The Portuguese had no honor, according to Chinese. They had even claimed to have protection from a king on equal greatness of the emperor in foreign lands, an idea that offended the imperial court.
No other trading group had claimed to have such a powerful association between traders and king.

The Asian world noticed and commented on itself, especially in China and the Middle East.
Thousands of books were written on how life was lived and how it should be lived.
Poets reflected on the sorrows of love and the nature of beauty.

Artists pictured their world paying attention to the exotic.
The great Asian World was able to survive and thrive off of most day-to-day changes and disruptions.
There more innovation at the end of the period than at the beginning.
Empires and Cities
Within decades, Portugal's great ideas for controlling maritime Asia failed miserably.

They assumed all the wrong things: Asia had its own history, alliances, rivalries, and loyalties disregarding Christian-heathen views. The Asian world was far stronger than the Europeans first guessed.
A lesson that the Portuguese learned was a hard one. Kingdoms did not fall when trading cities were captured, like they had predicted. These kingdoms were based on
. Trade was important, but kingdoms did not crumble over its absence.

While their Asian attempt failed, the Portuguese fared better in western India, where Gujarati cotton production was overtaken by the Portuguese.
Forced monopoly failed. Asian merchants built faster, bigger ships that could sneak away from Portuguese and still carry on their own trade.

Asia was able to rebuild more ships and cities to replace what the Portuguese destroyed.
Alright, so Portugal failed.

But why mention it?

It resulted in a ban on foreign traders from China and it stirred up an arms race for higher military attack and defense power.

Within decades, most ports were fortified to prevent any repeat of the Portuguese conquests.
Remember the mention of spice trade?

Well, turns out, Portugal linked spice trade in Southeast Asia to Europe for the first time. Even though Portuguese traders made up merely one fourth of Asian trade, Portugal's ships brought over one-half of Europe's spice trade.

Even though this wealth was immense, the profit only went to the ship captain, the owner, and the king.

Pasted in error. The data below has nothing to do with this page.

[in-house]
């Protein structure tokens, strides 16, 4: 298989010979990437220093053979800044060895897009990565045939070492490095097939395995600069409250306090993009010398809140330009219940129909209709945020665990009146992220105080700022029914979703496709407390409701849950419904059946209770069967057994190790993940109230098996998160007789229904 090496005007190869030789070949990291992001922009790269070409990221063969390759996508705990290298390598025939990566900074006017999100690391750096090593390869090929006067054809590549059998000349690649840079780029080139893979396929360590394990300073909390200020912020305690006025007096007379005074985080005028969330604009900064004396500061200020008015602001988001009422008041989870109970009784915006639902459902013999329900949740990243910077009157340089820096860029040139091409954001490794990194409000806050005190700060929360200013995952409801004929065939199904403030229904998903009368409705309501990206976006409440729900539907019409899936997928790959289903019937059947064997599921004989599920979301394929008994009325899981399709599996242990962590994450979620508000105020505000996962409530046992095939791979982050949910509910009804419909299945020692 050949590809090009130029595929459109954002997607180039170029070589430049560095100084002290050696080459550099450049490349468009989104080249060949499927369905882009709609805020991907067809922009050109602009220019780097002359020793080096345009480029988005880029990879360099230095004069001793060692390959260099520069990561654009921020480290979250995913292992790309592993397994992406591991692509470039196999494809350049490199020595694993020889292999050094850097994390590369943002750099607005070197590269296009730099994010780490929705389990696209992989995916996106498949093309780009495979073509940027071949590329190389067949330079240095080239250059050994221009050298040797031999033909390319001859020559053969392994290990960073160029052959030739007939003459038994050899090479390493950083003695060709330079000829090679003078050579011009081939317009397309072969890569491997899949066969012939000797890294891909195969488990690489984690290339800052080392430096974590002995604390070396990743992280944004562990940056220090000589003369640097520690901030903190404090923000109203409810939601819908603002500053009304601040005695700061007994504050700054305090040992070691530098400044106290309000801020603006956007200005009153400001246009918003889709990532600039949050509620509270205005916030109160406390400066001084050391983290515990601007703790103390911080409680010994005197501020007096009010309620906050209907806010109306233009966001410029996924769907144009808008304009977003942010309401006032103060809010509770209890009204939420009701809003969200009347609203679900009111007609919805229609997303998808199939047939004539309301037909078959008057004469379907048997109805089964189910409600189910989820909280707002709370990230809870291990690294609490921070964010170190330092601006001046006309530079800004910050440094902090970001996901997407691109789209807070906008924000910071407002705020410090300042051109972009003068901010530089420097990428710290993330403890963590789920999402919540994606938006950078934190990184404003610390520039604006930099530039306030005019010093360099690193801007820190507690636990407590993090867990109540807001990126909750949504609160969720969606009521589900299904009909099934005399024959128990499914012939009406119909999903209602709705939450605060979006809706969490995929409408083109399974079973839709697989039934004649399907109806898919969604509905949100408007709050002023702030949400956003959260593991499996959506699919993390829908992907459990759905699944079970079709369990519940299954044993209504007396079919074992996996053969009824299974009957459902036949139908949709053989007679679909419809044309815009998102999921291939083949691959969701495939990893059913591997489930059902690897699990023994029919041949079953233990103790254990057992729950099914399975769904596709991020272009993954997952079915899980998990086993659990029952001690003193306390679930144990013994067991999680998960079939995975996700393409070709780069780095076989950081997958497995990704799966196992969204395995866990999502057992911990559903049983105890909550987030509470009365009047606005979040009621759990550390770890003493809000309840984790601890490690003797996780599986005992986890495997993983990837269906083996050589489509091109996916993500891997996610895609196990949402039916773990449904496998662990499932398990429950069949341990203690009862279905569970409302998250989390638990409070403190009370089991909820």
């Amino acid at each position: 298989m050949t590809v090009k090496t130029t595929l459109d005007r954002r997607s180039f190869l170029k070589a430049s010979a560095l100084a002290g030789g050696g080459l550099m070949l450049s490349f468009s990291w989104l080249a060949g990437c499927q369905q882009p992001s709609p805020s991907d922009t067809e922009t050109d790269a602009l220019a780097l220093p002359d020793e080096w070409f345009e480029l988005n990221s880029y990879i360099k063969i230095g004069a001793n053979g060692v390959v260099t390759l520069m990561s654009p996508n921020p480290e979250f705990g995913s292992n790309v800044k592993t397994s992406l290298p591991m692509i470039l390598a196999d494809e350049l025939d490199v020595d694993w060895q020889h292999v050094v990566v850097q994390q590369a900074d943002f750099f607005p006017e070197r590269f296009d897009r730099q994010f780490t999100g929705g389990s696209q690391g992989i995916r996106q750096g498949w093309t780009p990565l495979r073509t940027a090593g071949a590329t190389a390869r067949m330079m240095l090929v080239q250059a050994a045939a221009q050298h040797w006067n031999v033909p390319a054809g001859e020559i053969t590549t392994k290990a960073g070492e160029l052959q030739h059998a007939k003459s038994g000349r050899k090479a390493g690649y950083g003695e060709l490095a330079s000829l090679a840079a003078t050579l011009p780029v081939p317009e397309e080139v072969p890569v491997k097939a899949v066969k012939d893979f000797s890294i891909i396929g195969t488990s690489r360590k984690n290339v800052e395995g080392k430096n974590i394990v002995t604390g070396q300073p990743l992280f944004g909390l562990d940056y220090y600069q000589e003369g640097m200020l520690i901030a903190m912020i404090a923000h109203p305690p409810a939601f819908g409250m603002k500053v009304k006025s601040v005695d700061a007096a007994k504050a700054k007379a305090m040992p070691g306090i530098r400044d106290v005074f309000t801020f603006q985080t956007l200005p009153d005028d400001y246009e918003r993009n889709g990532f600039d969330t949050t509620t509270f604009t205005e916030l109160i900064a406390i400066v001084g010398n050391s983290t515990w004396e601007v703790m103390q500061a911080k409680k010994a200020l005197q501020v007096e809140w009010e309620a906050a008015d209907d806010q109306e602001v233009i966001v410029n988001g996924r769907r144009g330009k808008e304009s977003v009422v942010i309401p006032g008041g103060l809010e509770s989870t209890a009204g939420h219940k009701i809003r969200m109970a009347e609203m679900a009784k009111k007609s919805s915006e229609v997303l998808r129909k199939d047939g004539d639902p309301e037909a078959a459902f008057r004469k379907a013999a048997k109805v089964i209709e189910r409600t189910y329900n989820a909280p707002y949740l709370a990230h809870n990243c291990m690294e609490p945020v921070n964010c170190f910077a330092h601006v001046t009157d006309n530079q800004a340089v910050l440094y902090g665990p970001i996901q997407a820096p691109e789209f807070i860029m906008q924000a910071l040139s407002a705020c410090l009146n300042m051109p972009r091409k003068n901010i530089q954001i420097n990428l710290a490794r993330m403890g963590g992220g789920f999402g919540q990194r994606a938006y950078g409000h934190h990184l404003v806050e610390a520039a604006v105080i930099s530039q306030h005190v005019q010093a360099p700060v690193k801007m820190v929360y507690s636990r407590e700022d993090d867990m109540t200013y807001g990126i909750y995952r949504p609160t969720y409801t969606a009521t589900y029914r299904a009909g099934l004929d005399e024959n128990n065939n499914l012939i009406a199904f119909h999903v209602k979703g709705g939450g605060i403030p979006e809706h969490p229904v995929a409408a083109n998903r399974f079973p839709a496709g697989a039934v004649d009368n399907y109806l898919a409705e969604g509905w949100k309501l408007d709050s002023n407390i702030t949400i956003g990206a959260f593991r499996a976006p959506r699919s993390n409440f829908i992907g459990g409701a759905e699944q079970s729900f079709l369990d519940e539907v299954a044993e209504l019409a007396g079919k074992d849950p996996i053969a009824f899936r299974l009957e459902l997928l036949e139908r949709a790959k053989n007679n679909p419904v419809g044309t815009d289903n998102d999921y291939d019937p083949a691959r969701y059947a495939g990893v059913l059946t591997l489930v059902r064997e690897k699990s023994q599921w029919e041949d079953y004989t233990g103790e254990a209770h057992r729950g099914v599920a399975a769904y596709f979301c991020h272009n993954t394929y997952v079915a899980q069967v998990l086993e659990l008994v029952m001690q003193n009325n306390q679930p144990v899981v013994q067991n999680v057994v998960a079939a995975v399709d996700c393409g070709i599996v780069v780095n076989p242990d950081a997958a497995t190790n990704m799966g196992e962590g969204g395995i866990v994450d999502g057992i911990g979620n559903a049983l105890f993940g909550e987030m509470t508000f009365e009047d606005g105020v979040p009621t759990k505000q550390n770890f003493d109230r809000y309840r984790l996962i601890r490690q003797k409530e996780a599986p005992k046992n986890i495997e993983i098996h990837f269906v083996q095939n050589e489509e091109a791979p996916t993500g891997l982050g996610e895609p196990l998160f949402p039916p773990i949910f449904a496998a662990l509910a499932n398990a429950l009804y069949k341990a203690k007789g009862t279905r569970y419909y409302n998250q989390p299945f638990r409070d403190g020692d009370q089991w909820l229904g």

Because of that, many Portuguese left official service and became private traders in the Asian maritime world, therefore earning their own wealth.
And what happened to our main character here, Tome Pires?

He may or may not have been executed with the rest of his men.

Two letters were sent to Malacca from prison, but the messages are gibberish.

One may have said that he was held in a different prison and that he was executed, though no one can put a time and place on his death.

Although, a woman once came forward that she was Tome Pires's daughter...
but no one knew if she truly existed or not.
Babur was a descendent from Ghenghis Khan, and had inherited the throne in 1494. He was 18 when he captured his first city! Babur followed the unwritten code called the "Salt system" to increase numbers and diversity of his armies (gaining his army along the silk road). To "keep your salt" showed how loyal you were to your leader and that you honored him. Babur had captured Samarkand, making leaders and mongols giving him their service, but later "gave" it to the Uzbegs. Babur founded the Mughal empire.
Babur had the advantage of being born into a wealthy family and inheriting the Fargana Valley from the Kahns(Both of his uncles tried invading shortly after his fathers death), but he was also related Timur the Lame. He had conquered northern India, which had ended the Delhi Sultanate.
After a year in Mecca he joined Caravans again to fulfill his desires to "travel through the earth" and during a span of six years he honed his courtly skills in Persia, Constantinople, The Crimea,The Caucasus, and modern day Uzbekistan and Afghanistan.

So yeah.
Ibn Battuta also traveled along the east coast of Africa, finding that many of the main cities were also Muslim. He eventually made his way into central Asia, collecting robes and other treasures along the way, and found himself in Delhi, India.
European Colonial Conquest
In his travels Ibn married about 7 times, divorcing quickly as he was always leaving and traveling. He also bought many concubines, which are slave girls, to keep him company.
European's brought the notion of intertwining trade to Asia.
Were outsiders in the Asian World.
Europeans merged the ideas of a corporate trading company, loyalty to a throne, and a professional officer corps.
This prevented losing their conquests to military commanders.
Absence of understanding does not warrant absence of existence.
Ibn acquired many robes and other items of value on is journey. These ranged from things such as horses and supplies for travel, to noble robes and slaves. Most of the time these were gifts straight from sultans or kings themselves.
Anyone who denies the law of non-contradiction should be beaten and burned until he admits that to be beaten is not the same as not to be beaten, and to be burned is not the same as not to be burned.
In spite of European conquests, the Asian world continued under colonial rule.
Slowly the colonial powers undercut local political processes and reoriented Asian World to better serve the home country.
Ibn shared the things he learned from his adventure with many people, including other merchants. As the trade route around this part of the world were thriving, he helped spread culture and religious views amongst the eastern hemisphere.
Full transcript